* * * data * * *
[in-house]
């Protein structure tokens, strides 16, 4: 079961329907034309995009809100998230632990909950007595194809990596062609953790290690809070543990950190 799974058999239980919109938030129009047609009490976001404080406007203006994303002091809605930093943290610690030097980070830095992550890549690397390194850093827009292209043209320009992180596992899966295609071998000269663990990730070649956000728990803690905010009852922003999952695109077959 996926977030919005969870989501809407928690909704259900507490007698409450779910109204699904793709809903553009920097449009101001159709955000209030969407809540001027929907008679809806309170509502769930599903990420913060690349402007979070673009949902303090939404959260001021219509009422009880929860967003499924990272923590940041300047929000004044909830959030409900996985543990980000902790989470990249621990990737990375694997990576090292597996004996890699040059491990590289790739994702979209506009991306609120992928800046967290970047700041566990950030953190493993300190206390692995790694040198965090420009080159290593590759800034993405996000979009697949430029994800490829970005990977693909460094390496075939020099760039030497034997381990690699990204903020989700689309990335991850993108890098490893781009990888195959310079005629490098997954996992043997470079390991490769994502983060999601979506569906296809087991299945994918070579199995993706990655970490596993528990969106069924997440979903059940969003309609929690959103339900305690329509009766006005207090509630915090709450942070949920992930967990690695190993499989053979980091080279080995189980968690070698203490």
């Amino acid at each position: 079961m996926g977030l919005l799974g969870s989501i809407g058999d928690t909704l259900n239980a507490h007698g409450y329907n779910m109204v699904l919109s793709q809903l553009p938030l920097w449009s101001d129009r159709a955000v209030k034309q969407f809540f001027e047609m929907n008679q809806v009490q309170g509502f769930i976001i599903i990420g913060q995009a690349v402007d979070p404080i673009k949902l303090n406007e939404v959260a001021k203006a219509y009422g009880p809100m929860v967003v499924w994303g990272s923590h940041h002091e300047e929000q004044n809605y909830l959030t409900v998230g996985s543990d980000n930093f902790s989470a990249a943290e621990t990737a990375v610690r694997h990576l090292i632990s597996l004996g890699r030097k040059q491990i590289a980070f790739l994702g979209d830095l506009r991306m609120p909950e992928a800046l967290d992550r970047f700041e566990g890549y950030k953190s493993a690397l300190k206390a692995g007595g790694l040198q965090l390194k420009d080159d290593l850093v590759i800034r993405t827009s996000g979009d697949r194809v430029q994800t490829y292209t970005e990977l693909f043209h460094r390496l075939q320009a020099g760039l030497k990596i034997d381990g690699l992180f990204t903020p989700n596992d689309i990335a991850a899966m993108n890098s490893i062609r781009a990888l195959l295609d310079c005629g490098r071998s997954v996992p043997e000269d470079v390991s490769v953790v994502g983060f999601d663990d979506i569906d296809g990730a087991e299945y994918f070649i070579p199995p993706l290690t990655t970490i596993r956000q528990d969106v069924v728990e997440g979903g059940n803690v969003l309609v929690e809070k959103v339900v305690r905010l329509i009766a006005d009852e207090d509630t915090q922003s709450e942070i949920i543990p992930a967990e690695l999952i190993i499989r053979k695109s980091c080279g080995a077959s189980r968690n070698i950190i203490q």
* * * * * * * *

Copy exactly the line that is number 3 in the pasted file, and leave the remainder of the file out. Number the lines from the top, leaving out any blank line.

């Amino acid at each position: 079961m996926g977030l919005l799974g969870s989501i809407g058999d928690t909704l259900n239980a507490h007698g409450y329907n779910m109204v699904l919109s793709q809903l553009p938030l920097w449009s101001d129009r159709a955000v209030k034309q969407f809540f001027e047609m929907n008679q809806v009490q309170g509502f769930i976001i599903i990420g913060q995009a690349v402007d979070p404080i673009k949902l303090n406007e939404v959260a001021k203006a219509y009422g009880p809100m929860v967003v499924w994303g990272s923590h940041h002091e300047e929000q004044n809605y909830l959030t409900v998230g996985s543990d980000n930093f902790s989470a990249a943290e621990t990737a990375v610690r694997h990576l090292i632990s597996l004996g890699r030097k040059q491990i590289a980070f790739l994702g979209d830095l506009r991306m609120p909950e992928a800046l967290d992550r970047f700041e566990g890549y950030k953190s493993a690397l300190k206390a692995g007595g790694l040198q965090l390194k420009d080159d290593l850093v590759i800034r993405t827009s996000g979009d697949r194809v430029q994800t490829y292209t970005e990977l693909f043209h460094r390496l075939q320009a020099g760039l030497k990596i034997d381990g690699l992180f990204t903020p989700n596992d689309i990335a991850a899966m993108n890098s490893i062609r781009a990888l195959l295609d310079c005629g490098r071998s997954v996992p043997e000269d470079v390991s490769v953790v994502g983060f999601d663990d979506i569906d296809g990730a087991e299945y994918f070649i070579p199995p993706l290690t990655t970490i596993r956000q528990d969106v069924v728990e997440g979903g059940n803690v969003l309609v929690e809070k959103v339900v305690r905010l329509i009766a006005d009852e207090d509630t915090q922003s709450e942070i949920i543990p992930a967990e690695l999952i190993i499989r053979k695109s980091c080279g080995a077959s189980r968690n070698i950190i203490q």